After ripping higher last week, shares of Denbury Resources (NYSE:DNR) have been falling back to Earth on Tuesday. At 10:45 a.m. EST, the stock price had dipped more than 10%. Driving the decline for the petroleum and natural gas exploration and production company was another drop in the price of crude oil, which slipped about 1% and fell below $55 a barrel after the U.S. government released supply data showing another uptick in stockpiles.
According to the U.S. Energy Information Administration, there are 1.9 million more barrels of oil sitting in storage this week than there were a week ago. Not only is this the second straight week that storage levels have risen, but the result was the opposite of the 1 million barrel decline analysts expected. This suggests that there's more supply than demand, which is not what stakeholders in the oil market want to see.
This data release came one day after the International Energy Agency spooked the market by cutting its global demand forecast due to the impact from higher prices and relatively mild early-winter temperatures. That report caused crude to drop more than 2% Monday.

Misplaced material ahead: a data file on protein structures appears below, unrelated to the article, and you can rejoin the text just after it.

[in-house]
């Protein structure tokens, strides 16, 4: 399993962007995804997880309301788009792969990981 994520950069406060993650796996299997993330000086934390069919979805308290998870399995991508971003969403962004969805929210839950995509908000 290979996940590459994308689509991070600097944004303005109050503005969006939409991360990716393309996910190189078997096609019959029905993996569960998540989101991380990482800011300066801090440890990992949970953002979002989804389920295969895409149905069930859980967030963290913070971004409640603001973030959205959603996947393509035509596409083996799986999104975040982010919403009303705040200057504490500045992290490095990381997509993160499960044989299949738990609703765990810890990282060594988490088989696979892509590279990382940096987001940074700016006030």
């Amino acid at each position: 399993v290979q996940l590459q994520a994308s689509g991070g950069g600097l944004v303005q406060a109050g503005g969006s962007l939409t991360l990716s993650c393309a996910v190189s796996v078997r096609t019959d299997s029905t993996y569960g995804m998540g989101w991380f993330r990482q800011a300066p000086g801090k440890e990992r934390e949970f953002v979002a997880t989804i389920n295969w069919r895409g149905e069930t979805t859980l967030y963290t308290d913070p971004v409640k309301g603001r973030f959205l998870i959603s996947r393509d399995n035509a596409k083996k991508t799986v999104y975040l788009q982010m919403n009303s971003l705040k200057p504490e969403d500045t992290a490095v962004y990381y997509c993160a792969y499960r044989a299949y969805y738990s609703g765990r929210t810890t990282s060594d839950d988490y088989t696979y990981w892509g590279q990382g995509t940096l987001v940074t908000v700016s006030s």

That hit Denbury shares hard because its profitability is closely linked to the price of oil -- its stock tends to be very volatile when oil moves. On Monday, for example, its shares slumped 5.6%.
The issue is that Denbury needs higher oil prices to get back on solid financial ground. For example, the company noted that it has borrowed $495 million under its $1.05 billion credit facility. If oil stays in the low-to-mid $50s for the rest of the year, the company said it could generate enough excess cash to pay that outstanding debt down to a range of $450 million to $475 million. However, the concern the market seems to have this week is that if crude prices keep falling, Denbury will generate less excess cash for debt reduction, and would remain in a tight financial state for even longer.
Denbury Resources' weak financial position means its share price will continue to react sharply when oil prices change directions. Because of that, it isn't an oil stock for the faint of heart.